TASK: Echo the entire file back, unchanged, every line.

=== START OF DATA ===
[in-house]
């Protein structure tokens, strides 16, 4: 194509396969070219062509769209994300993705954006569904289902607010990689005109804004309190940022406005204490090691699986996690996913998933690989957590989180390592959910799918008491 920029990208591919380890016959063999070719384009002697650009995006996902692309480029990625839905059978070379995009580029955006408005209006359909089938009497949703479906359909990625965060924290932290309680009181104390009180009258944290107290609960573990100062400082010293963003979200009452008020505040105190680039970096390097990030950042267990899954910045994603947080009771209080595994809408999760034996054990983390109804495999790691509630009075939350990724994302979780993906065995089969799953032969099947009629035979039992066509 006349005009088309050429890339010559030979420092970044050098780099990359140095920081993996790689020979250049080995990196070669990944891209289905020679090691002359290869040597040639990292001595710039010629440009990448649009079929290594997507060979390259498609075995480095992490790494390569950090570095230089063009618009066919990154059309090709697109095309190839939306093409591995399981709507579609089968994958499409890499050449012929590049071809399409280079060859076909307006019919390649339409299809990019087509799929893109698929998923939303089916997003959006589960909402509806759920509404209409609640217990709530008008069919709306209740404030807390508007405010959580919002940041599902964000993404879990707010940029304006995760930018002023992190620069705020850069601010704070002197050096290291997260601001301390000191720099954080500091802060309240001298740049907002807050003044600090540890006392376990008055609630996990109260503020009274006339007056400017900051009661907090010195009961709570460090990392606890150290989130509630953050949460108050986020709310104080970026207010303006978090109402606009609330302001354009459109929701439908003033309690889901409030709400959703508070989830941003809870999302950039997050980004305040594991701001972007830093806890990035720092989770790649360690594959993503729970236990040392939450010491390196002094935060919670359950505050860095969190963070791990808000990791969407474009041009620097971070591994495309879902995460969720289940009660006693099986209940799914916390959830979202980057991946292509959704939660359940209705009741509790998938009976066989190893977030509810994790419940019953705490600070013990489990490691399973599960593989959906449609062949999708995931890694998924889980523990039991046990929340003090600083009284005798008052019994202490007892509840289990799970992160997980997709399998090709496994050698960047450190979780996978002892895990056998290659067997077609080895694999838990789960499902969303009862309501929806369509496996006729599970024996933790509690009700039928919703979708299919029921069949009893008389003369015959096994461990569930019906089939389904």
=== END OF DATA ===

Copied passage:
[in-house]
């Protein structure tokens, strides 16, 4: 194509396969070219062509769209994300993705954006569904289902607010990689005109804004309190940022406005204490090691699986996690996913998933690989957590989180390592959910799918008491 920029990208591919380890016959063999070719384009002697650009995006996902692309480029990625839905059978070379995009580029955006408005209006359909089938009497949703479906359909990625965060924290932290309680009181104390009180009258944290107290609960573990100062400082010293963003979200009452008020505040105190680039970096390097990030950042267990899954910045994603947080009771209080595994809408999760034996054990983390109804495999790691509630009075939350990724994302979780993906065995089969799953032969099947009629035979039992066509 006349005009088309050429890339010559030979420092970044050098780099990359140095920081993996790689020979250049080995990196070669990944891209289905020679090691002359290869040597040639990292001595710039010629440009990448649009079929290594997507060979390259498609075995480095992490790494390569950090570095230089063009618009066919990154059309090709697109095309190839939306093409591995399981709507579609089968994958499409890499050449012929590049071809399409280079060859076909307006019919390649339409299809990019087509799929893109698929998923939303089916997003959006589960909402509806759920509404209409609640217990709530008008069919709306209740404030807390508007405010959580919002940041599902964000993404879990707010940029304006995760930018002023992190620069705020850069601010704070002197050096290291997260601001301390000191720099954080500091802060309240001298740049907002807050003044600090540890006392376990008055609630996990109260503020009274006339007056400017900051009661907090010195009961709570460090990392606890150290989130509630953050949460108050986020709310104080970026207010303006978090109402606009609330302001354009459109929701439908003033309690889901409030709400959703508070989830941003809870999302950039997050980004305040594991701001972007830093806890990035720092989770790649360690594959993503729970236990040392939450010491390196002094935060919670359950505050860095969190963070791990808000990791969407474009041009620097971070591994495309879902995460969720289940009660006693099986209940799914916390959830979202980057991946292509959704939660359940209705009741509790998938009976066989190893977030509810994790419940019953705490600070013990489990490691399973599960593989959906449609062949999708995931890694998924889980523990039991046990929340003090600083009284005798008052019994202490007892509840289990799970992160997980997709399998090709496994050698960047450190979780996978002892895990056998290659067997077609080895694999838990789960499902969303009862309501929806369509496996006729599970024996933790509690009700039928919703979708299919029921069949009893008389003369015959096994461990569930019906089939389904």